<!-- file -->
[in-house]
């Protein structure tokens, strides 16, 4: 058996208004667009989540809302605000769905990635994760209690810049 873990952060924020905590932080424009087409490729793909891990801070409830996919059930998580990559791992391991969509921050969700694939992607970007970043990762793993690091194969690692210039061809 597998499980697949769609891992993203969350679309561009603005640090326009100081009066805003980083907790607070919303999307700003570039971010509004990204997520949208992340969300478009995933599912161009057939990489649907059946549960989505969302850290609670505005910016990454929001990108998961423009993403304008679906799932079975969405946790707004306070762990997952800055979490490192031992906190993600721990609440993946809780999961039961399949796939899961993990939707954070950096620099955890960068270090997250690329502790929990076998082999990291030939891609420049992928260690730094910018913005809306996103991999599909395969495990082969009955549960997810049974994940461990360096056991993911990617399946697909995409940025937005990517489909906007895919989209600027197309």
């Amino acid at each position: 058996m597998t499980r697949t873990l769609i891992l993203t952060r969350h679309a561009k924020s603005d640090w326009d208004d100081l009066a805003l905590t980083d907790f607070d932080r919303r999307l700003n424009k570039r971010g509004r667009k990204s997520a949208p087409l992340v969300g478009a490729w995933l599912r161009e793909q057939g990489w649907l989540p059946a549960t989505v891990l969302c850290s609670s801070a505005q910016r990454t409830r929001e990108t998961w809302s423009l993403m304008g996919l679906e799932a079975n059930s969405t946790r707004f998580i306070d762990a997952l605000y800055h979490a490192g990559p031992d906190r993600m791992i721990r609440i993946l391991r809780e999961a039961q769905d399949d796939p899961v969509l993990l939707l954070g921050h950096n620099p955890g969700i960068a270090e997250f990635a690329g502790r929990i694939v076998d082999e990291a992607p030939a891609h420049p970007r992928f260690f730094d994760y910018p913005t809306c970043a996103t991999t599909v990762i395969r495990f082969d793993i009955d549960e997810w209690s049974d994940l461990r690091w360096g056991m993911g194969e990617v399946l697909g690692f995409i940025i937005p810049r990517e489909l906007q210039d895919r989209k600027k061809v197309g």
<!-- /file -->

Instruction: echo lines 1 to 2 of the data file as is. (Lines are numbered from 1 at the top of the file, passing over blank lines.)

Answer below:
[in-house]
């Protein structure tokens, strides 16, 4: 058996208004667009989540809302605000769905990635994760209690810049 873990952060924020905590932080424009087409490729793909891990801070409830996919059930998580990559791992391991969509921050969700694939992607970007970043990762793993690091194969690692210039061809 597998499980697949769609891992993203969350679309561009603005640090326009100081009066805003980083907790607070919303999307700003570039971010509004990204997520949208992340969300478009995933599912161009057939990489649907059946549960989505969302850290609670505005910016990454929001990108998961423009993403304008679906799932079975969405946790707004306070762990997952800055979490490192031992906190993600721990609440993946809780999961039961399949796939899961993990939707954070950096620099955890960068270090997250690329502790929990076998082999990291030939891609420049992928260690730094910018913005809306996103991999599909395969495990082969009955549960997810049974994940461990360096056991993911990617399946697909995409940025937005990517489909906007895919989209600027197309």